Walter Bibikow, Getty Images  

Quiche

Quiche

Quiche is the ultimate all-in-one meal: chopped meat, vegetables, cheese and eggs in a flaky pastry crust. What's not to love? 960 1280

Stevens Fremont, Getty Images  

Palace of Versailles

Palace of Versailles

We love the French for their opulent castles and palaces including the Palace of Versailles. It was home to King Louis XIV and the royal family, and the center of political power in France from 1682 to 1789. 960 1280

Veronica Garbutt, Getty Images  

Take a look at this nostalgic sign from when the Paris Metro first opened in 1900 for the World's Fair. Today it is the second busiest train system in the world. The official name is Compagnie du chemin de fer metropolitain de Paris. Try saying that fast a couple times. 960 1280

  

It's never a good idea to kidnap children, but this sign is posted in Paris just in case there's any doubt. 960 1280

  

Heading to the Arc de Triomphe? Walk through the underground tunnel to avoid the hectic traffic on the Champs-Élysées. 960 1280

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Your trip to Paris isn't complete without seeing the Notre Dame Cathedral. You may get a glimpse of the infamous hunchback Quasimodo. 960 1280

Thinkstock  

This Champs-Élysées Avenue sign is perfect for shopping aficionados. It's a clear indication that Paris' strip of boutiques and commercial stores, including Nike and Haagen Dazs, are just a few feet ahead. 960 1280

  

Are the seeing-impaired or blind really going to notice this crosswalk signal specifically designed for them? Well the likelihood that they'll see it is really slim. 960 1280

  

Here's another retro Metro sign, which marks and entrance and exit to Paris' labyrinth of train lines. 960 1280

Photographer: Bert Heydel  

As a word of caution or interest, you're strolling through Paris' infamous red-light district or the Pigalle neighborhood if you see several signs like this one. 960 1280

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It's clear! No bikes, motorcycles or mopeds are allowed near the Eiffel Tower, one of Paris' biggest tourist attractions. 960 1280

  

Cross the street with caution! Hundreds of cars race through Place Charles de Gaulle aka Place de l'Etoile, a traffic circle and meeting point for 12 avenues, including the Champs-Élysées. 960 1280

Hemera Technologies  

This traffic sign has a universal message no matter where you're traveling around the world. It's a tow-away zone in Paris; so, make sure you avoid parking nearby. 960 1280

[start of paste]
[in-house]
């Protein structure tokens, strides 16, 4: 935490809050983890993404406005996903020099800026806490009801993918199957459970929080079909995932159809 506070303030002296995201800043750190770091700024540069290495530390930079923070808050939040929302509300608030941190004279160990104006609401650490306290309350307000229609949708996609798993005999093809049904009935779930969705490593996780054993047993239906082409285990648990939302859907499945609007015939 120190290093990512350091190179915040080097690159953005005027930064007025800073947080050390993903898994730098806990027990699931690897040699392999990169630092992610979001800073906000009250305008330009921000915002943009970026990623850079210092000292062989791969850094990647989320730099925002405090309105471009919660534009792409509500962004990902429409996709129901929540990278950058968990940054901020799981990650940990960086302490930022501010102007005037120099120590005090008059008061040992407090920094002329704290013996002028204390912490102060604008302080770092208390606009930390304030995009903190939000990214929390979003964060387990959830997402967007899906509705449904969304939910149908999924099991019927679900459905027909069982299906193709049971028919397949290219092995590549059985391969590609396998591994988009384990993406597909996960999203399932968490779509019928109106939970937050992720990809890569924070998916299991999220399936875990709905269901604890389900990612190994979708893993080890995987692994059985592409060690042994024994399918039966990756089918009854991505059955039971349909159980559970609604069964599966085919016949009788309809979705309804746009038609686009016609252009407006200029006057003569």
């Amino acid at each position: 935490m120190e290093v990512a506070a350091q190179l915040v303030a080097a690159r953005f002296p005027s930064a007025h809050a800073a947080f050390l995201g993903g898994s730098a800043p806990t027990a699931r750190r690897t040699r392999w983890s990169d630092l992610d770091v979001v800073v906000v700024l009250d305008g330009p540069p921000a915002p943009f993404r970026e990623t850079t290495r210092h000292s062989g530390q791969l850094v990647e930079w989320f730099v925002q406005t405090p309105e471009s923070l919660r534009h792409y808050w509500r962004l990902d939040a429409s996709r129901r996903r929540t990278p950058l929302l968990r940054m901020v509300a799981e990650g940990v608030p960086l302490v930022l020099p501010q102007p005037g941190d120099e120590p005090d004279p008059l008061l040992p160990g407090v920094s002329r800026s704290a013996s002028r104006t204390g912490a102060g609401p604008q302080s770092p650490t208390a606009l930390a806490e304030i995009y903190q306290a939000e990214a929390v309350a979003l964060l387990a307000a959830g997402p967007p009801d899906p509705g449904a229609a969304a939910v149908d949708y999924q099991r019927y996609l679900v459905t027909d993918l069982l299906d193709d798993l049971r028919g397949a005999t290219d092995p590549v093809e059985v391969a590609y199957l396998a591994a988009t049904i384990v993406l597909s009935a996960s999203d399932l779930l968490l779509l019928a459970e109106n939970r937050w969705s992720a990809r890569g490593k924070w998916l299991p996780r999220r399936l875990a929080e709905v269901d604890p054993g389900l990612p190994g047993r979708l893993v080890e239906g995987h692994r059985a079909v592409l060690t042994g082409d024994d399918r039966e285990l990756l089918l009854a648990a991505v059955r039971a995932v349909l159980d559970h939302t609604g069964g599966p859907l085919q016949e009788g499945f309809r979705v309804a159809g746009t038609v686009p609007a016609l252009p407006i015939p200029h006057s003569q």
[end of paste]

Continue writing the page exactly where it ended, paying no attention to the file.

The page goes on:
We're puzzled by this 'night and day' sign. So does this mean that there's are no days or nights in Paris. It's confusing, right? 960 1280

Thinkstock  

Get your can-can on at the well-renowned Moulin Rouge, located in Pigalle or Paris' red-light district. 960 1280

  

We thought that old-school detective offices were a thing of the past, but this 1930s-style neon sign marks the location of the well-known Duluc Detective Agency on the Rue de Louvre. It looks like they're open for business. 960 1280

  

Seine River

Seine River

Begin your tour of Paris with a stroll along the Seine River. Explore Île Saint-Louis and Île de la Cité, 2 small islands linked to the banks of the Seine by a series of bridges. Head to Île de la Cité to see the Notre Dame Cathedral or head east to visit the charming hotels, cozy restaurants and small shops. 960 1280

Ekaterina Pokrovsky, Istock  

The Louvre

The Louvre

Be one of 8 million people who flock to the Louvre each year. This grand art museum houses 35,000 masterpieces, including the great Venus de Milo, Leonardo da Vinci’s "Mona Lisa," Eugene Delacroix’s “Liberty Leading the People” and, in the Egyptian wing, “The Seated Scribe.” If it’s your first visit, we recommend taking the introductory guided tour for an overview of the museum’s most famous works. 960 1280

Christophe Lehenaff, Getty Images  

Moulin Rouge

Moulin Rouge

Eat dinner and see a show at the Moulin Rouge -- the birthplace of can-can in its modern form. Located in Paris’ Pigalle district, this tourist attraction was co-founded in 1889 by businessmen Charles Zidler and Joseph Oller. Artists of all stripes soon flocked to the cabaret, including French painter Henri de Toulouse-Lautrec and, in the decades to come, singer Edith Piaf. 960 1280

Valerie Loiseleux, iStock  

Palace of Versailles

Palace of Versailles

Take a day trip outside of Paris and explore the Palace of Versailles. This enormous castle and gardens was once home to 3 generations of French kings and queens, including Louis XVI and Marie Antoinette, the last reigning king and queen of France. See the Hall of Mirrors, the Chapelle Royale, the Grand Trianon, estate of Marie-Antoinette and beautiful gardens. Between April and October, the Musical Fountains Show is worth seeing. 960 1280